By NBF News

A New York-based pro-democracy group, the Nigeria Democratic Liberty Forum (NDLF) yesterday expressed shock over proposed single tenure bill that President Goodluck Jonathan announced last week.

In a statement on the proposal, the NDLF, which hosts the Nigeria Peoples Parliament in the US said it received the news 'with consternation,' calling it 'a tenure elongation gimmick of President Jonathan.'

Taking on the president on his justification for the proposal, the US-based group said it was needless to state 'that the temptation to elongate tenure has been a recurring decimal in the annals of mis-governance in Nigeria but strikingly the failure of those who embarked on this treacherous route to learn from history is exasperating.'

According to NDLF, 'notwithstanding the claim that this elongation would not include current office holders, we are aware of the huge state resources that were deployed to ensure the emergence of President Jonathan as his party's flag bearer in the primaries despite his party's zoning arrangement and at the general election.'

The statement signed by Mr. Bukola Oreofe, the executive director of the group, added that without doubt, the dominance of members of the president's political party in the National Assembly and as state governors 'would guarantee an easy manipulation of the process in his favour.'

Continuing, the group stated that 'the implausible argument of a tenure elongation as a remedy to address the cost of elections and the attendant tension during election period is ludicrous.'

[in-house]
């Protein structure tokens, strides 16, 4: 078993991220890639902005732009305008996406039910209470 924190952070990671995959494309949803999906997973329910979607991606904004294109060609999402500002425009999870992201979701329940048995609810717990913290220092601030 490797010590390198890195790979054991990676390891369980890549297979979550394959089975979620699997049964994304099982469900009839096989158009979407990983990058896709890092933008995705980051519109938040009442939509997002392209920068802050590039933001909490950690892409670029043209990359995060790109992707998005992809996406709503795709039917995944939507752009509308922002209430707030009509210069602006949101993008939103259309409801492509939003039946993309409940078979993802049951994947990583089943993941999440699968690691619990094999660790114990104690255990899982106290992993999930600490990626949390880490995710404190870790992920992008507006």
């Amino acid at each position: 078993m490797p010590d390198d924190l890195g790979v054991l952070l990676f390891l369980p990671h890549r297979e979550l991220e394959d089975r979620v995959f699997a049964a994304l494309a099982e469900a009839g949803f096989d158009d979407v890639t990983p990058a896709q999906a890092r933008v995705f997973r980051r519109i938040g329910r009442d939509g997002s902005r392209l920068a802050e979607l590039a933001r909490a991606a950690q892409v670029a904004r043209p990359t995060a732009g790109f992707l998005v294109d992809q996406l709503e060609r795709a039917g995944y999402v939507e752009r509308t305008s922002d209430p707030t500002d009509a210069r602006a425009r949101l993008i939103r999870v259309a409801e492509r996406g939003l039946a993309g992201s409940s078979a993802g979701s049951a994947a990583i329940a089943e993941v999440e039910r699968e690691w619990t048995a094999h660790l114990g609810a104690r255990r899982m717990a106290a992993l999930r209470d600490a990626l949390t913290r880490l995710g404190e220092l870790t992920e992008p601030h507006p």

It said the idea only exposes 'a poor rationalization to deceive the people.'

On the other hand, the pro-democracy forum stated that the need to seek reelection after four years as it is right now allows the people to assess the performance of Nigerian public office holders and determine if they merit such positions or there is a need for a change.

'Workers undergo periodic evaluations at work so why not our elected officials?' the US group queried, adding that to deprive the people the power to evaluate elected officials by locking them into a straight jacket seven-year term 'is counter-productive and would lead to lack luster attitude in governance by the office holders.'

The NDLF, therefore, advised President Goodluck Jonathan to resist going through with the proposed bill because, in the group's opinion, such a 'path would certainly lead him to ignominy.'

The statement came with a warning that 'if President Goodluck Jonathan goes ahead with his attempt to put the country into turmoil through this elongation scheme, the NDLF would embark on a number of activities in the US and in conjunction with individuals and groups in Nigeria to stop this move and call the attention of the world to an opportunistic president who is poised to bring down the country for his selfish end.'

The group advised the president not to stretch his good luck too far since his job was already cut out for him.

Rather than pursue the proposed bill, the NDLF suggested that the president should roll-up his sleeves and outline an effective blue print to tackle the myriads of problems confronting the country, bothered that for the president to propose 'a tenure elongation bill barely two months since he was sworn in, indicates a lack of agenda and lack of purposeful leadership at this crucial time for our dear country.'